Tuesday, May 22, 2012

Senate Hearing on Online Video, Online

C-span has made it possible to view the senate hearing held April 24, 2012 by the Senate Science, Commerce and Transportation Committee in regards to the emerging online video trend. The hearing is focused on understanding what the rapid growth of online video means for US consumers. Senator Rockefeller of West Virginia asks, "How will this disruptive technology, that online viewing will provide, lead to better content and more consumer choice?" Online video services such as Hulu and Netflix provide their customers with a selective viewing choice at a minimal price compared to cable programming. The average price for cable television in the US is somewhere around $90 to $100 per month and the customer is forced to choose a tiered system of channels, usually with a few very popular channels within each increasing price bracket. Online video companies charge around $10 to $20 per month and the viewing choices are left completely up to the customer in the sense that one does not have to choose channel packages with increasing prices and countless needless channels. Therefore I would posit that online video increases the content quality by limiting the useless features and channels that come with cable and all for a fraction of the price to the consumer. Now, the garbage content is still there if the consumer chooses to view it, but it is a more interactive process to retrieve those programs, unlike the linear scrolling of television channels which could lead children to unsavory programming, but the online version doesn't charge extra for 500 channels of totally unwatchable TV.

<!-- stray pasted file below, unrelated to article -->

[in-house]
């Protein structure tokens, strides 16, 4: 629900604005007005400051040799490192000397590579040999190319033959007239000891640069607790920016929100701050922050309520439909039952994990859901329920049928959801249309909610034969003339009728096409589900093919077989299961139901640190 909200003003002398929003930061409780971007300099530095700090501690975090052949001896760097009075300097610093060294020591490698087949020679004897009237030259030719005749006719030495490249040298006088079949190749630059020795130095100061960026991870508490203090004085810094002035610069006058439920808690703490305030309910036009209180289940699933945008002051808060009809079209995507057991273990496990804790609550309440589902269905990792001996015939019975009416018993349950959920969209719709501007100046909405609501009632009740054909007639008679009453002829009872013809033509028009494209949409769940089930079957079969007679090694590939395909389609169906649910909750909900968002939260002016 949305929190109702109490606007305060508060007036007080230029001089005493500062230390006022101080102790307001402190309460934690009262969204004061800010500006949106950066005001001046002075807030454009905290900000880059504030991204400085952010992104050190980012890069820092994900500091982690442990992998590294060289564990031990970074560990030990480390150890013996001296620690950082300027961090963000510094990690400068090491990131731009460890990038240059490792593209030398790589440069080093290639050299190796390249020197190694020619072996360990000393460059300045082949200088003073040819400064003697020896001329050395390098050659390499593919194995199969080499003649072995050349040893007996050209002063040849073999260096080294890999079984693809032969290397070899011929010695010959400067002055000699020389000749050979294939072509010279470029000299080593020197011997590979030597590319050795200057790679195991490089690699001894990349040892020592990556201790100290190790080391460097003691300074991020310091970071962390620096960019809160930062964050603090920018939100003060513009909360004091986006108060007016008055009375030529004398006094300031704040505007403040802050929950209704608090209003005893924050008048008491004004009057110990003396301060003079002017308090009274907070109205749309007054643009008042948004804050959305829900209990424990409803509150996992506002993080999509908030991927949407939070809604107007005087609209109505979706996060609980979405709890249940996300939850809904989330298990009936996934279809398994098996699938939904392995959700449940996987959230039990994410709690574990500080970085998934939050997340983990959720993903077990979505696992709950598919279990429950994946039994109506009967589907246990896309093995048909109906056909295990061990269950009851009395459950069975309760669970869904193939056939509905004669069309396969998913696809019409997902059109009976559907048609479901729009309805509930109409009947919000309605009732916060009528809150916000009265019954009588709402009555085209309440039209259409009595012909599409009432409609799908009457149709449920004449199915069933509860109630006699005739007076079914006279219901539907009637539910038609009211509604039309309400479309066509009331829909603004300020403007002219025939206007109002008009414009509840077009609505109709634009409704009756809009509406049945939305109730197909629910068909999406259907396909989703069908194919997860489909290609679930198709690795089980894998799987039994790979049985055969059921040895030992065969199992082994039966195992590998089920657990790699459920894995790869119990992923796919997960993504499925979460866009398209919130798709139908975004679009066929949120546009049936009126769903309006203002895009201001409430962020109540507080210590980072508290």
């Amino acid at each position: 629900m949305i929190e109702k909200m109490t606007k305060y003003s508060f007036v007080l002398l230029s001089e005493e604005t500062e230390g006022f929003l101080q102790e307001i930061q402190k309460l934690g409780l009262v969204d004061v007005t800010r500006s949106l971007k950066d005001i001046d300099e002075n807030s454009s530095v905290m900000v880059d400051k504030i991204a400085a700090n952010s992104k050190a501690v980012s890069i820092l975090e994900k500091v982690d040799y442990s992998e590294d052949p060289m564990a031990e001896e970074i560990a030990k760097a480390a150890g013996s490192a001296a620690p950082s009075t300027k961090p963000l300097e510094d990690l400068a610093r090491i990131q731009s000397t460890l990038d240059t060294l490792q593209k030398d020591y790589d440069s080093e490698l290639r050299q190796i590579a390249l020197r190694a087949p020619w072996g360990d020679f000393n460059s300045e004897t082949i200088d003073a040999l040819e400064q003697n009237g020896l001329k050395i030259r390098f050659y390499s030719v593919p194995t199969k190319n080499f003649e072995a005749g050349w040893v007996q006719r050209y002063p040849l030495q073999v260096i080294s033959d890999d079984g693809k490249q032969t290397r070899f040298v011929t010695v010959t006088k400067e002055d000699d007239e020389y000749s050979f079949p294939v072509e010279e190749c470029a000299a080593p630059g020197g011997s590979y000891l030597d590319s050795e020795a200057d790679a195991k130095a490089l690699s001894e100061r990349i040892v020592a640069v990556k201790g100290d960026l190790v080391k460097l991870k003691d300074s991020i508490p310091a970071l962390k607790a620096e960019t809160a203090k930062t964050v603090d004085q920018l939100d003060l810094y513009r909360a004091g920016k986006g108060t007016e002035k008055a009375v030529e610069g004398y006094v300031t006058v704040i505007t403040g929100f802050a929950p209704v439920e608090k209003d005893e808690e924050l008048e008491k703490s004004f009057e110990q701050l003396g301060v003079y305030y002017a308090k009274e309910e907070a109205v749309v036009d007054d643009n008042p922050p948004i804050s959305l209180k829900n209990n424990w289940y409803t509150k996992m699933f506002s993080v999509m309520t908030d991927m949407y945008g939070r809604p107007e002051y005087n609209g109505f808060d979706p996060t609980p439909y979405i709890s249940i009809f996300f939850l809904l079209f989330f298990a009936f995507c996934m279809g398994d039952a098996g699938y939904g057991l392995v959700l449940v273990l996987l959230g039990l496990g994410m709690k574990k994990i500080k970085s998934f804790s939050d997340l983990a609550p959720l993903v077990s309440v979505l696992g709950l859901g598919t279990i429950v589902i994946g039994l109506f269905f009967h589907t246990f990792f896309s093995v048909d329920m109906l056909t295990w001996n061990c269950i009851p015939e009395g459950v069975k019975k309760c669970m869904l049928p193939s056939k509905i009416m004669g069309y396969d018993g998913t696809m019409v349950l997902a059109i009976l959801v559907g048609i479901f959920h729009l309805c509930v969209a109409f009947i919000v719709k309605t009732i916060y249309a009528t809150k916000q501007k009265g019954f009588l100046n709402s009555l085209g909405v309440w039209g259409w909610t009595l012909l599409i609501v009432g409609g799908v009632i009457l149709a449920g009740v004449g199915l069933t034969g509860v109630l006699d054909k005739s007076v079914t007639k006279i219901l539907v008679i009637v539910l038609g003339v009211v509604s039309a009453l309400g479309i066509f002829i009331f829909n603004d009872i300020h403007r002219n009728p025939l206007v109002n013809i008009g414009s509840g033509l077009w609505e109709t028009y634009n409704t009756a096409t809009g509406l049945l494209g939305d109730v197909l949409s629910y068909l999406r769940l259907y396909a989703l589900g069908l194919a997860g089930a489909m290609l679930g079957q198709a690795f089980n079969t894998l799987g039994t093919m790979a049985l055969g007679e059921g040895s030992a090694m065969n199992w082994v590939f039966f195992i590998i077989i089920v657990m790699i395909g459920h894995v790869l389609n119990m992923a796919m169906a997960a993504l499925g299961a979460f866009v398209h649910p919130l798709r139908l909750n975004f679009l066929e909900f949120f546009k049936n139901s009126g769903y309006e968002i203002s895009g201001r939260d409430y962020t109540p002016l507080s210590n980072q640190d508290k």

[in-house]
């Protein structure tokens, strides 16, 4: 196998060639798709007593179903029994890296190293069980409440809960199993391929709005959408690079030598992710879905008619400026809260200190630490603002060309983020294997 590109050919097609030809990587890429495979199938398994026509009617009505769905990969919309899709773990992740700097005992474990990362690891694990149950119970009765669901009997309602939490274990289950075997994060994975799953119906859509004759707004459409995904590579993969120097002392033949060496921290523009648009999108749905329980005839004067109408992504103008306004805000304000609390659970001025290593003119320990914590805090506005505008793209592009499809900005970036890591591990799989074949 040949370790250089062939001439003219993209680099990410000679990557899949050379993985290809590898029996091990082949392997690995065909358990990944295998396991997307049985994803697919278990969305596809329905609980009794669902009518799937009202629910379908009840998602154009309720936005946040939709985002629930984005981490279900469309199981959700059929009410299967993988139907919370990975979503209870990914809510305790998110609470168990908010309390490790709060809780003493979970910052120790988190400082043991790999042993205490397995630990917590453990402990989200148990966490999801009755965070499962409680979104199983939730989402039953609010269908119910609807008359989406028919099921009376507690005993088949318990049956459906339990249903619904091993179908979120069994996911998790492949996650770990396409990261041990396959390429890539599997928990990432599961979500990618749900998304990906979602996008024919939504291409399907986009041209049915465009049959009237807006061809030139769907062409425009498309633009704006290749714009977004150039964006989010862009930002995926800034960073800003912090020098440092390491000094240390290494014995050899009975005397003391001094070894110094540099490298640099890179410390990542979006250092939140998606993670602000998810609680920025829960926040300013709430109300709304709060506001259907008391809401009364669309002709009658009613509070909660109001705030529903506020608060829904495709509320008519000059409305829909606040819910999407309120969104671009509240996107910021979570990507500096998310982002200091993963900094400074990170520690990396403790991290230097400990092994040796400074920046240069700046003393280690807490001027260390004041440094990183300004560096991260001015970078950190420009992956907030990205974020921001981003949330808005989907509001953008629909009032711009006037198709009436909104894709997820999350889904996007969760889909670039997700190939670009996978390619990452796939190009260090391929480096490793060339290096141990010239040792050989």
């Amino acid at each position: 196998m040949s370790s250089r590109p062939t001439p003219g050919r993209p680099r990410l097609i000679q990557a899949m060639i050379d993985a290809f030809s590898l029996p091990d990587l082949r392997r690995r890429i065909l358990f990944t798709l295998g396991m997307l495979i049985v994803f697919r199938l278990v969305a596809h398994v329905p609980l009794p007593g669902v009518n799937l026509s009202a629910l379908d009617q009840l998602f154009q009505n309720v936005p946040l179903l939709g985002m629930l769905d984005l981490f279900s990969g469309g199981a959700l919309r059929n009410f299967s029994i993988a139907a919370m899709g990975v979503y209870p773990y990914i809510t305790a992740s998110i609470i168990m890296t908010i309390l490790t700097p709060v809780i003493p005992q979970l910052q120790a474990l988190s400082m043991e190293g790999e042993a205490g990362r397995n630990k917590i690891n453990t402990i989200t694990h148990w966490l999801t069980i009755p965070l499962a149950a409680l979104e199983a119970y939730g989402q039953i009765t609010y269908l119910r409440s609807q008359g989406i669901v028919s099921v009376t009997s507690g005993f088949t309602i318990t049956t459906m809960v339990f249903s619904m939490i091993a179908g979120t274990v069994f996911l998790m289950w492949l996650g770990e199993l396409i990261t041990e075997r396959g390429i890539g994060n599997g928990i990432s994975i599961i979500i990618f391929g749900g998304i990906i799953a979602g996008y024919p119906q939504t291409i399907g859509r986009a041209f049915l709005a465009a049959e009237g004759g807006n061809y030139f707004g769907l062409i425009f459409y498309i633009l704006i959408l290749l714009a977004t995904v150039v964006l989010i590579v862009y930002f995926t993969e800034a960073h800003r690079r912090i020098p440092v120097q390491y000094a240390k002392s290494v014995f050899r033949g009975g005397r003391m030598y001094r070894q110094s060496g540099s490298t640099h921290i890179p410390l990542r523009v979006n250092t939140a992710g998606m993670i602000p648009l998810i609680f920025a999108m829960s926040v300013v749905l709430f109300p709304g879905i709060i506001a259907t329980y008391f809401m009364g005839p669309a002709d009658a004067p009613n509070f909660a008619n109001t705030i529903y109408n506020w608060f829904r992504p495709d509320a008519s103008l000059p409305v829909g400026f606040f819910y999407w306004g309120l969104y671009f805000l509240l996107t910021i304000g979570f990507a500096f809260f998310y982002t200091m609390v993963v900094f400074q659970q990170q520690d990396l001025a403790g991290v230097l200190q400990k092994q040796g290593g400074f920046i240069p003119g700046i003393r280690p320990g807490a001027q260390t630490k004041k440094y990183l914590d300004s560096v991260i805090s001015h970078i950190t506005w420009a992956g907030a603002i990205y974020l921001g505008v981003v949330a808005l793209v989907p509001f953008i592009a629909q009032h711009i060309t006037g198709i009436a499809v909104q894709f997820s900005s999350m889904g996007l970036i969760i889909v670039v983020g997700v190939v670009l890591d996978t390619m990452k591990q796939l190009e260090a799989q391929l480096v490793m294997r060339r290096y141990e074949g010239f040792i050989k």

Barry Diller, chairman of IAC and an investor in Aereo had interesting and poignant remarks regarding online video, one which I will remark on. Mr Diller pointed out that congress needs to be vigilant and protective of the current Internet structure which allows anyone to be a producer and to provide their content directly to the viewer. Mr Diller stresses that no one should be allowed to stand between the individual media producers and their audiences. This is one of the main things that separates the inter net from traditional forms of publication in that an individual can produce a media and self publish it for free, not including access to a computer and to the Internet. The producer does not have to engage with the publishing industry in order to distribute to their audience. That is what Google is for!
These ideas and fore thoughts are excellent topics for the senate to be fielding as they have the power to regulate the Internet and our communication paths, all 500 channels of it.

1 comment:

  1. I am glad to see you raising awareness about these important hearings that have the potential to change the choice and pricing model pushed by well-financed cable companies in the Internet TV era. The question might be: how will this shape our understanding of the news? Hulu and Netflix are often seen as channels for content that isn't "live," so what role do they play in the news landscape? Is it harder to make a case for change if the content as perceived as entertainment rather than information? In other words, how can the legal protections and privileges of the press be used to effect change?